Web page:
#312 | Thursday, December 6th 2001
Where was I? I was in bed when this tragedy happened, I awoke just like I do everyday and took a shower and prepared myself for class at the University of Missouri-Columbia. As I was walking out the door a friend of mine called and asked "Can you believe this?", my response was "Believe what?" So I turned on the television is shock and disbelief. The second tower was till standing then shortly after I turned on the T.V. it collapsed. I couldn't move. I was in shock. I had to go to class, so I left. As I walked through campus there was not a smile on anyones face. I saw many tears and many hugs. The whole University of Missouri campus, though so far away from NYC was in complete shock. I sat in my class and the Professor walked in and took a seat. With a lump in his throat and a tear in his eye he left it up to us, did we want to stay and learn or did we want to leave and call or friends and families. We stayed for a short time and has a discussion. The Professor put it best. . . he basically said that everything has been put in perspective. This class we were sitting in was not important at all. It was just a class, the nation has just been attacked and thousands of lives lost and he did not feel that it was right to go on with class like nothing happened. We all agreed and left. A friend of mine in the class was in tears, a close friend of hers is in the Army close to the pentagon and she could not get ahold of him. I was worried, a friend of mine, whom I just visited 1 month before this, lives in Brooklyn and works downtown by the Empire State Building. It was a day of confusion, anger, shock, and sadness. Eventually we found out that our friends were both safe, but soon found out my father found out he lost a classmate he graduated highschool with in Washington D.C. It is amazing how many people directly loss someone in this event. I will never forget turning on the television the morning of September 11th, 2001 and having to sit down because I was in shock, the two buildings I had visited not a month before were gone. I realized that the world was never going to be the same.
Zach Whithead | 20 | Missouri

#300 | Wednesday, November 28th 2001
As a college student in Viginia, but a resident of NY, I was sound asleep when the first plane hit. I'd sent my boyfriend home from a wonderful vist here the day before through JFK airport, and was awakened by a phone call from him, screaming at me to turn on the tv. He is in the NYPD, his cousin is an EMT, his uncle is an FDNY fire captain, and his father and brother are police officers just above the Bronx. Needless to say, I was thrown headlong into the morning with phone calls and scary moments.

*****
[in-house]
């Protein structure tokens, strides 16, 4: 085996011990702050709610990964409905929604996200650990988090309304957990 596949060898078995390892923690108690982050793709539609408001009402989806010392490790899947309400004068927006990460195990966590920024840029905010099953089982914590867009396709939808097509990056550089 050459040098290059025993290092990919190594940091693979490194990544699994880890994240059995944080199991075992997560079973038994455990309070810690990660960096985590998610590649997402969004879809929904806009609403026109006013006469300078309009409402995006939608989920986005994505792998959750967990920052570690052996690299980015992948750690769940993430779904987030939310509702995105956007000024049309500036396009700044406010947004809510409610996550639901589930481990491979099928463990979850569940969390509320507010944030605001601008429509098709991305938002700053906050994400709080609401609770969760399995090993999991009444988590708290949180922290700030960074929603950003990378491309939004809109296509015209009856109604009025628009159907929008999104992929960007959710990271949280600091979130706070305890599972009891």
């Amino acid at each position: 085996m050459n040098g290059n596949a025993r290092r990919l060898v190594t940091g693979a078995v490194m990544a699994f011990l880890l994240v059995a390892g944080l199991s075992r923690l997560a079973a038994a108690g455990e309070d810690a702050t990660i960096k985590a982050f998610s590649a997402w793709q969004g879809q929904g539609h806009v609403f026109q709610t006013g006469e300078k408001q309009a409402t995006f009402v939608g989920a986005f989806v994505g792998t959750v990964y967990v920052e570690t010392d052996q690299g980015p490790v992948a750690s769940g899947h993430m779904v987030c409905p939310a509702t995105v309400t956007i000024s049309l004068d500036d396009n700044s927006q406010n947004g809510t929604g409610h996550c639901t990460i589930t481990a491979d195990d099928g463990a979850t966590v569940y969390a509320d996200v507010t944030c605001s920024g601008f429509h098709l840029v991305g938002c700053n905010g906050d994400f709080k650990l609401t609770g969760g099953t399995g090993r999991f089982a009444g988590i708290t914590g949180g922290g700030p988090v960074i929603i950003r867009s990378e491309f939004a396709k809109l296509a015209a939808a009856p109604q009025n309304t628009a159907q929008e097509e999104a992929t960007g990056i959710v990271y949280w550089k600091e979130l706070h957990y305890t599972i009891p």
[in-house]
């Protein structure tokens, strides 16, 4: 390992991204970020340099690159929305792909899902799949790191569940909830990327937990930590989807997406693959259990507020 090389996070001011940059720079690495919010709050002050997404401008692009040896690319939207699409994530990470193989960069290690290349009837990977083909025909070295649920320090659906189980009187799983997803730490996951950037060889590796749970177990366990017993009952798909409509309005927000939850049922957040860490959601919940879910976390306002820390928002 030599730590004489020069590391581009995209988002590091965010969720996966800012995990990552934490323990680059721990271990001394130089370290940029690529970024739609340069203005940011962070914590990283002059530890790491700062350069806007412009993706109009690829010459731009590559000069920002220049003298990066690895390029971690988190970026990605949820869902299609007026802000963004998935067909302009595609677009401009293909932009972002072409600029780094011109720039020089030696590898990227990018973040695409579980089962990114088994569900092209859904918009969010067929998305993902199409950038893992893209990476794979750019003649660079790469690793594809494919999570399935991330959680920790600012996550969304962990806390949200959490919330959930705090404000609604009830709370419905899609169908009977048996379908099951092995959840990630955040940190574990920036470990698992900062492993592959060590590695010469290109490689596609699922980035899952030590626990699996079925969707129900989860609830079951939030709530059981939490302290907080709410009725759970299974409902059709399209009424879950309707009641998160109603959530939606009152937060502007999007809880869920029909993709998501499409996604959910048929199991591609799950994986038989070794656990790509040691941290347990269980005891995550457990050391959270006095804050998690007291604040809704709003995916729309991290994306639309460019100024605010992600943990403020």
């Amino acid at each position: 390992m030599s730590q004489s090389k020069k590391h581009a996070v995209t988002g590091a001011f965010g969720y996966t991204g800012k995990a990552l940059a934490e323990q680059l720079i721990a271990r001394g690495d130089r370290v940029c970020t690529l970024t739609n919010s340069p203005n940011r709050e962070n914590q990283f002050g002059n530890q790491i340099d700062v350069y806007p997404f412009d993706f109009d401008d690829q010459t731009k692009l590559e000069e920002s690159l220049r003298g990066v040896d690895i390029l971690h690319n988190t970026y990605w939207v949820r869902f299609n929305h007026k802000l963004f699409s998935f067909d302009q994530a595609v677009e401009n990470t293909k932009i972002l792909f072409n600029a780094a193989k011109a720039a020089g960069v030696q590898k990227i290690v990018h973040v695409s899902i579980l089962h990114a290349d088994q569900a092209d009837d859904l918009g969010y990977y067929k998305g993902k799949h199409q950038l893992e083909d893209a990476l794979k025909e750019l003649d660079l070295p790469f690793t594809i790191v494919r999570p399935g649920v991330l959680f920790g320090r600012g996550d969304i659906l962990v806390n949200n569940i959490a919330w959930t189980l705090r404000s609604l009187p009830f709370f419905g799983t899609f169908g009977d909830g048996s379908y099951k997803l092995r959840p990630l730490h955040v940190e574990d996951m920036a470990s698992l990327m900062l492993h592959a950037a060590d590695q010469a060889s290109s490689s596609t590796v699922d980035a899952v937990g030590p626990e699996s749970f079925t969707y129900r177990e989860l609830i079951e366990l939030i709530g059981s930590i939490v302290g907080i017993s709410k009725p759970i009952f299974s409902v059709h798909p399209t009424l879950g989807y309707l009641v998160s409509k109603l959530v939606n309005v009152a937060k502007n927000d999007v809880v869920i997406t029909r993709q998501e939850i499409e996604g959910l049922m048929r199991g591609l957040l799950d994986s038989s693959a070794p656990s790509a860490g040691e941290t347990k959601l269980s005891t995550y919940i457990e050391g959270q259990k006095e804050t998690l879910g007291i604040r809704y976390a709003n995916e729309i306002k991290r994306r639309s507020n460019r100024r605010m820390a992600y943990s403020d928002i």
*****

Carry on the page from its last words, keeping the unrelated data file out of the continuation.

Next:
I watched in horror as the buildings shot flames towards the sky. Friends began to IM me, and only then did I realize that it was Tuesday, and my mother was in the WTC at a conference that morning, of all mornings. I spent the morning glued to the tv watching new developments, waiting for the next piece of news. Friends began to gather in my room, coming to offer words of hope, wanting to be consoled or to be kept current on the real news. The cable news channels were doing their best, but I was able to hear first hand what was going on in NY. About 11am, I finally got through on the phone to my father at his office. My mother had just been in touch with him - she'd been in the second building to be hit when the first plane went in. She felt the impact, and went downstairs against the instructions of the security, saying "forget it, I'm out of here," and went into the subway tunnel and went uptown to get out of NYC. She was underground when the plane hit the building she had just been in, and when she was able to look again at a tv, the building no longer stood. She had to evacuate Grand Central Station, but was then able to call my dad, and was let on to the last train headed north to the suburbs before they closed everything down.